The global BBC iPlayer app is a free download from the Australian iTunes store, although subscriptions cost $9.49 per month or $89.99 per year. Users have free access to around 10 hours of television shows before deciding whether to subscribe. Advertisements are only included in the free trial, not the subscription service.
More than 1000 hours of television is available to Australians at launch. Content is broken into eight main genres including News & Documentaries, Entertainment, Drama, Comedy, Science & Nature, Family & Kids, Music & Culture and Lifestyle. The menus also offer links to Just In and Most Popular programs.
Initial offerings include Little Britain, A Bit of Fry and Laurie, Absolutely Fabulous, Pride & Prejudice, The House of Elliot, Doctor Who, Silent Witness, Michael Palin’s Pole to Pole and Charlie & Lola. Some exclusive content is also available, such as episodes of Holby City. New programming will be added every week, along with themed-based curated collections from the BBC’s 70 year archive.
“The first curated collection on the Australian iPad service is the “Daleks Forever!”, a collection of classic Dalek encounters from 1963 onwards,” says Tony Iffland – general manager of BBC Worldwide Australia.
“We’ll also have some curated collections around the various Doctors, so we’ll look at the William Hartnell years, the Troughton years and the Tennant years. We’ll also draw on documentaries from the Natural World and Panorama series.”
The global BBC iPlayer app is very different from the UK’s iPlayer service, says Iffland. Unlike in the UK, the Australia app is not intended to be a Catch Up TV service to rival local offerings such as the ABC’s iView, Seven’s Plus7 and Nine’s FixPlay. The BBC’s iPlayer app will not offer episodes soon after they screen on Australian television.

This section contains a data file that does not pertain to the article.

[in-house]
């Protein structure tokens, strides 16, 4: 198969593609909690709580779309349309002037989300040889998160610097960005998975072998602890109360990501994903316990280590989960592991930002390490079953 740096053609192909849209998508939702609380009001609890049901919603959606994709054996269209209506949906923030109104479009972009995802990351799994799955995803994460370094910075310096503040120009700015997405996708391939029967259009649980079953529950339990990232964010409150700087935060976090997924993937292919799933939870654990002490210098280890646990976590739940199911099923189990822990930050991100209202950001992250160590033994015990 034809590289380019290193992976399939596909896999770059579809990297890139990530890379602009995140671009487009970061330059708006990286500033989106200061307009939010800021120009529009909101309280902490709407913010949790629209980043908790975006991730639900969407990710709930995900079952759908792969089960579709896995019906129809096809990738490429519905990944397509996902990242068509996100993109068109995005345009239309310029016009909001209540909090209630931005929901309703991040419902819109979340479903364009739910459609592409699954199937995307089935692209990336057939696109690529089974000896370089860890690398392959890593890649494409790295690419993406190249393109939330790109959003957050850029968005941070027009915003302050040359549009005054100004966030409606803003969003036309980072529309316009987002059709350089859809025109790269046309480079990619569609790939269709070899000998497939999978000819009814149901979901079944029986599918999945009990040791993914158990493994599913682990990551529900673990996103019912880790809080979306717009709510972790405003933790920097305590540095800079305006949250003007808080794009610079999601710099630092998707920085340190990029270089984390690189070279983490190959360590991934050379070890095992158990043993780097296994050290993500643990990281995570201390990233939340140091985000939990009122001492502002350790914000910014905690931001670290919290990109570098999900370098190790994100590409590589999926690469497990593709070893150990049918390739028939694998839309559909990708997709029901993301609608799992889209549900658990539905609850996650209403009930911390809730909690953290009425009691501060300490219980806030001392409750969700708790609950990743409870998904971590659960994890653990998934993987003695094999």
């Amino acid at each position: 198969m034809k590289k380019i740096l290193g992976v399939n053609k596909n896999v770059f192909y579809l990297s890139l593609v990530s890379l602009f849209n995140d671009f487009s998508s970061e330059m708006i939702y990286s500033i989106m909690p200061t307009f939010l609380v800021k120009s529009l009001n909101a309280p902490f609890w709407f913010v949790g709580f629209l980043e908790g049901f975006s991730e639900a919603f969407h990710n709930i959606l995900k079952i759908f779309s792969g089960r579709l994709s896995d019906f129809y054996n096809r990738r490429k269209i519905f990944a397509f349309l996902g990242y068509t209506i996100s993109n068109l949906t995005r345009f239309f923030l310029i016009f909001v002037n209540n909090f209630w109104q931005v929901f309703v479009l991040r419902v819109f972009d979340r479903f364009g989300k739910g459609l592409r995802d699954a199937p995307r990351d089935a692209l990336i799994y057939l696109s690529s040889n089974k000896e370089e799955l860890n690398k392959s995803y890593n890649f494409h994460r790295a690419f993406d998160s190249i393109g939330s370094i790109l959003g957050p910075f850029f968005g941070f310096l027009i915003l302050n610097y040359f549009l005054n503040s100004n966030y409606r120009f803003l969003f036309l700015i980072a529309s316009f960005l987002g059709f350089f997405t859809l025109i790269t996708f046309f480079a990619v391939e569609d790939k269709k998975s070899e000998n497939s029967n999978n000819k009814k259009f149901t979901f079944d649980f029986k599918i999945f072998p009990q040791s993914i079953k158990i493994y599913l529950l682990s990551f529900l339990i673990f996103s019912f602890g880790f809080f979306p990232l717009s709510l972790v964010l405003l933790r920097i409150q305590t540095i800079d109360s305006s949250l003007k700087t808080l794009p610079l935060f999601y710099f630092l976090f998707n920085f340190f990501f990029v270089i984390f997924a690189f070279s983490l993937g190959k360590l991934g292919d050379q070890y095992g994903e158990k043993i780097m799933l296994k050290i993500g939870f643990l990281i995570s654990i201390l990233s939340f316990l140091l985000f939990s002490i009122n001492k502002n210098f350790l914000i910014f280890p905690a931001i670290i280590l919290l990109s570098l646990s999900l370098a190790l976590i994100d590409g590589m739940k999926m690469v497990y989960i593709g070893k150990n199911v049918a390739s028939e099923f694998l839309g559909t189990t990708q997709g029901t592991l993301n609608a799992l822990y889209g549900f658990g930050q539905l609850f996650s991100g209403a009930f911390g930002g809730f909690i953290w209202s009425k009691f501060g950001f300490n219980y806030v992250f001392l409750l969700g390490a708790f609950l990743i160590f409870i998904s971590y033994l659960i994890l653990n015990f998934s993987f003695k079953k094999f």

Another key difference is that the global BBC iPlayer app will generally offer the entire back catalogue of a program, rather than only offering a few episodes at a time as iView generally does.
“We know through our research that the BBC iPlayer compliments existing viewing habits, rather than cannibalising them, so we’re confident that there’s space in the Australian market for this product,” Iffland says.
“Of course the whole raison d’être of BBC Worldwide is to make money to reinvest into new content so, considering that, we couldn’t offer all of this content in Australia for free.”
The global BBC iPlayer app runs on an iPad over a wi-fi or 3G connection, with the option to download episodes for viewing while offline. The downloads are encrypted on the device and can not be copied off using iTunes, although it is possible to stream clips to a television via an Apple TV. The content is hosted by Akamai and is not unmetered via Australian ISPs.
While it’s restricted to the iPad for now, BBC Worldwide Australia is treating the new service as a ‘pilot phase’ and it may eventually expand to other devices and platforms, says Iffland.
“We’re really keen to understand how Australian audiences will interact with this new service and we’re trying not to approach it with too many preconceived ideas. It is a genuine trial, we want to try different things and see how people engage with it,” he says.
“This is a trial for the way the content is made available to see if there’s a market, and we think the iPad offers a great way to trial this service in a relatively closed and controlled environment. Potentially it could expand, subject to all the approvals that we need to go through.”